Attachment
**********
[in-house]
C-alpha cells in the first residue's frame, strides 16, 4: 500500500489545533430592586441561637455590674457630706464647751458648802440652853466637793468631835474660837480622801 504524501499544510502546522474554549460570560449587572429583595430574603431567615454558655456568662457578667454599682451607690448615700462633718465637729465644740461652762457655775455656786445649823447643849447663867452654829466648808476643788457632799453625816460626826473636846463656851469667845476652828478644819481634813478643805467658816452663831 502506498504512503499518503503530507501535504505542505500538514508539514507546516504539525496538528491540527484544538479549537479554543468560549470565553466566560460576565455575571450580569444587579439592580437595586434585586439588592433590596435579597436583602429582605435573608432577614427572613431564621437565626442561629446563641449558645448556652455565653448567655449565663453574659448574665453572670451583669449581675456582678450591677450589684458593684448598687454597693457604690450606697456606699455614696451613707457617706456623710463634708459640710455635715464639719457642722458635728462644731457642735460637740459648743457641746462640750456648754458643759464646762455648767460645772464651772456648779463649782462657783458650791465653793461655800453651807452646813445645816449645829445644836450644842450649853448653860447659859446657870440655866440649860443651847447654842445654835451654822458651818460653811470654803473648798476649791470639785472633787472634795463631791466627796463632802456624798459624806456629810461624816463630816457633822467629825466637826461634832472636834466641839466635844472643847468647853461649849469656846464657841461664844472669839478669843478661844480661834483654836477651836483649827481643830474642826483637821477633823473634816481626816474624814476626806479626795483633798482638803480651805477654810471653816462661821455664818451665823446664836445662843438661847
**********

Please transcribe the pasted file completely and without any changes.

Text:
[in-house]
C-alpha cells in the first residue's frame, strides 16, 4: 500500500489545533430592586441561637455590674457630706464647751458648802440652853466637793468631835474660837480622801 504524501499544510502546522474554549460570560449587572429583595430574603431567615454558655456568662457578667454599682451607690448615700462633718465637729465644740461652762457655775455656786445649823447643849447663867452654829466648808476643788457632799453625816460626826473636846463656851469667845476652828478644819481634813478643805467658816452663831 502506498504512503499518503503530507501535504505542505500538514508539514507546516504539525496538528491540527484544538479549537479554543468560549470565553466566560460576565455575571450580569444587579439592580437595586434585586439588592433590596435579597436583602429582605435573608432577614427572613431564621437565626442561629446563641449558645448556652455565653448567655449565663453574659448574665453572670451583669449581675456582678450591677450589684458593684448598687454597693457604690450606697456606699455614696451613707457617706456623710463634708459640710455635715464639719457642722458635728462644731457642735460637740459648743457641746462640750456648754458643759464646762455648767460645772464651772456648779463649782462657783458650791465653793461655800453651807452646813445645816449645829445644836450644842450649853448653860447659859446657870440655866440649860443651847447654842445654835451654822458651818460653811470654803473648798476649791470639785472633787472634795463631791466627796463632802456624798459624806456629810461624816463630816457633822467629825466637826461634832472636834466641839466635844472643847468647853461649849469656846464657841461664844472669839478669843478661844480661834483654836477651836483649827481643830474642826483637821477633823473634816481626816474624814476626806479626795483633798482638803480651805477654810471653816462661821455664818451665823446664836445662843438661847